CBN Implements Stricter Measures, Bans Banks and Fintechs from International Money Transfers

In a significant policy shift, the Central Bank of Nigeria (CBN) has officially prohibited both banks and financial technology companies (fintechs) from offering international money transfer services. The move accompanies a substantial 1,900% increase in the application fee for International Money Transfer Operators (IMTOs).

The ban, outlined in an official document dated Wednesday, January 31, 2024, also introduces revised guidelines for IMTOs’ operations. According to the document, banks are now barred from directly operating international money transfer services but can serve as agents in the process. Similarly, fintech companies are not permitted to seek approval as IMTOs, aligning with the provisions of the Banks and Other Financial Institutions Act (BOFIA) 2020, which restricts the employment of certain individuals in banks and now applies to IMTOs.

Furthermore, the CBN has mandated the exclusion of individuals from holding positions in the management, shareholdership, and offices of banks.

This development marks an expansion of the restrictions initially imposed on deposit money banks in 2014, now extended to encompass fintech entities. The revised guidelines also include a drastic increase in the application fee for IMTOs seeking licensing, rising from N500,000 in 2014 to an astounding N10 million – a surge of 1,900% over the past decade.

According to the updated guidelines, IMTOs wishing to conduct business in Nigeria must submit their applications to the Director of the Trade and Exchange Department, along with various documents. These include a non-refundable application fee of N10,000,000 (Ten Million Naira only), or any amount specified by the CBN from time to time, payable through electronic transfer or bank draft.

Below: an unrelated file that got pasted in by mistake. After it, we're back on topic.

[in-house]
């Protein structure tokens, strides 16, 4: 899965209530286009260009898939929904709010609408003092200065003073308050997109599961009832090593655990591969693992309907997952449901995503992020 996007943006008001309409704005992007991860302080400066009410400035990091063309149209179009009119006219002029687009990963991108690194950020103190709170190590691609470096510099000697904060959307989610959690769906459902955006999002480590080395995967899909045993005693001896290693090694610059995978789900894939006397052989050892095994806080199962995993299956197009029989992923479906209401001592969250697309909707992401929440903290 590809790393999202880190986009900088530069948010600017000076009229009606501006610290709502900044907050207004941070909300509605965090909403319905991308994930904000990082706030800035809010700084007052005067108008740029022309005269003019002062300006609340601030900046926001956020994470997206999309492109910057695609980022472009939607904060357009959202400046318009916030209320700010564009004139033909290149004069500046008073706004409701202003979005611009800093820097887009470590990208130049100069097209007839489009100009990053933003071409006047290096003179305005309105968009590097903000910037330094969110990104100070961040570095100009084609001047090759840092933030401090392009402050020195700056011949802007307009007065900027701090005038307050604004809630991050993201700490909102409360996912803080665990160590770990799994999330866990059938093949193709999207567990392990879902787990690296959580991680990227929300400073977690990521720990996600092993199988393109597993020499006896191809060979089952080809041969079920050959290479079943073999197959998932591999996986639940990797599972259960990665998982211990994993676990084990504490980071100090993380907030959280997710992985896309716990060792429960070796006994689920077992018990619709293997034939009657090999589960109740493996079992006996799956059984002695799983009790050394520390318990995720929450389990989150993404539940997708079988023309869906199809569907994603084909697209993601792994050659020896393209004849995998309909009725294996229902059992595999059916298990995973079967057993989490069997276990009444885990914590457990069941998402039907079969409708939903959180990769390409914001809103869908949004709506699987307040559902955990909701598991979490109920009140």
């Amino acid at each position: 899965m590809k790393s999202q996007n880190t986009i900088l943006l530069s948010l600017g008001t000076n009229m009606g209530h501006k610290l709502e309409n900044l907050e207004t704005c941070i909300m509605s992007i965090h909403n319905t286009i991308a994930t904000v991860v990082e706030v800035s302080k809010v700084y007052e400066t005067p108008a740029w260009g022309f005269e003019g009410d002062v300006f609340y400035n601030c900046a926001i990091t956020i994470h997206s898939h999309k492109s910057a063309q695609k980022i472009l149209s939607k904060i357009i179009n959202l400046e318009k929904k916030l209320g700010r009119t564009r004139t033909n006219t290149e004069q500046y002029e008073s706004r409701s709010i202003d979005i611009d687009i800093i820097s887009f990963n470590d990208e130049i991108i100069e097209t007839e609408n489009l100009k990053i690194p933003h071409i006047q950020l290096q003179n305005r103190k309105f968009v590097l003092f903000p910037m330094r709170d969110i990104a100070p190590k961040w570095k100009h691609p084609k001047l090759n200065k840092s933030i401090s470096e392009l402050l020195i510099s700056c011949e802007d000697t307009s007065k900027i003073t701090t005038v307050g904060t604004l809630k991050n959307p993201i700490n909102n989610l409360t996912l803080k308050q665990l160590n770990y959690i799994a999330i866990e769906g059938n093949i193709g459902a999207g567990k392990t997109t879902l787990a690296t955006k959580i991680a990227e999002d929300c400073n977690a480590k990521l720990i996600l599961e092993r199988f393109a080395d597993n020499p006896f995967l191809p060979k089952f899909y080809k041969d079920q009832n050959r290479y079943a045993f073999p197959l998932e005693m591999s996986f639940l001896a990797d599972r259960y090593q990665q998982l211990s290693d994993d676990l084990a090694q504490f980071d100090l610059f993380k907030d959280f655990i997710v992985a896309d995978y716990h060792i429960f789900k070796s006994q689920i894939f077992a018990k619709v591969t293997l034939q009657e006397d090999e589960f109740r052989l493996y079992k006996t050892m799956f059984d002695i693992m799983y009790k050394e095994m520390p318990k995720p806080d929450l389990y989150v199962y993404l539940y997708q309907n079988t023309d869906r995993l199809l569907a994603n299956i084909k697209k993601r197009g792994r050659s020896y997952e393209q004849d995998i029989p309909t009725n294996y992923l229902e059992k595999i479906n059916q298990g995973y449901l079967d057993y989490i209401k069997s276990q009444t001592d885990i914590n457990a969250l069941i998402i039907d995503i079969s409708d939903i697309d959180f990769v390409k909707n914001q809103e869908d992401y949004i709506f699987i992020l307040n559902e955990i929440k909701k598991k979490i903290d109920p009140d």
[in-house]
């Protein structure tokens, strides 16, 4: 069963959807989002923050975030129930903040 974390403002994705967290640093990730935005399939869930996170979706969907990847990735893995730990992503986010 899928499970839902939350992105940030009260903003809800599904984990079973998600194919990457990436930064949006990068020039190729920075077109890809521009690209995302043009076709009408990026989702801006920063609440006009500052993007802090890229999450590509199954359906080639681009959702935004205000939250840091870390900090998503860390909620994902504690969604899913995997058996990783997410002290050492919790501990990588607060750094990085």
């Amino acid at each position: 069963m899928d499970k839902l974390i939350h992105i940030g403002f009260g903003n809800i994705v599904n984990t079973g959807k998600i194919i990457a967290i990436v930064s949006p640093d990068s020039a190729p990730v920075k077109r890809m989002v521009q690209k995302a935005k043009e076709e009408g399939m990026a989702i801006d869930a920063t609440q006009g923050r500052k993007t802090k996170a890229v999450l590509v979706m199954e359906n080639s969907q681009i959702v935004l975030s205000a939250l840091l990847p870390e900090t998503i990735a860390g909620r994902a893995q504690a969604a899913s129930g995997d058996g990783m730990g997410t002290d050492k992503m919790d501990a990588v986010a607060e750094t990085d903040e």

The submission requirements also entail proof of approval to operate in other jurisdictions or agency agreements (for all IMTOs) and evidence of tax clearance and incorporation documents in Nigeria for indigenous IMTOs. The latter should include the Certified True Copy of the Memorandum and Articles of Association, with the primary object clause indicating the provision of money transfer services.

Additionally, the document stipulates an annual renewal fee of N10 million or any amount specified by the CBN, payable via electronic transfer or bank draft on or before January 31 of each year. This marks a significant shift in the regulatory landscape for entities involved in international money transfers in Nigeria.

Previous post Revolutionizing Car Sales: HexoAutos Emerges as Nigeria’s Premier Marketplace
Next post The Eclipse Theatre Troupe Sets Sights on Guinness World Record for Longest Theatre Performance

Leave a Reply

Your email address will not be published. Required fields are marked *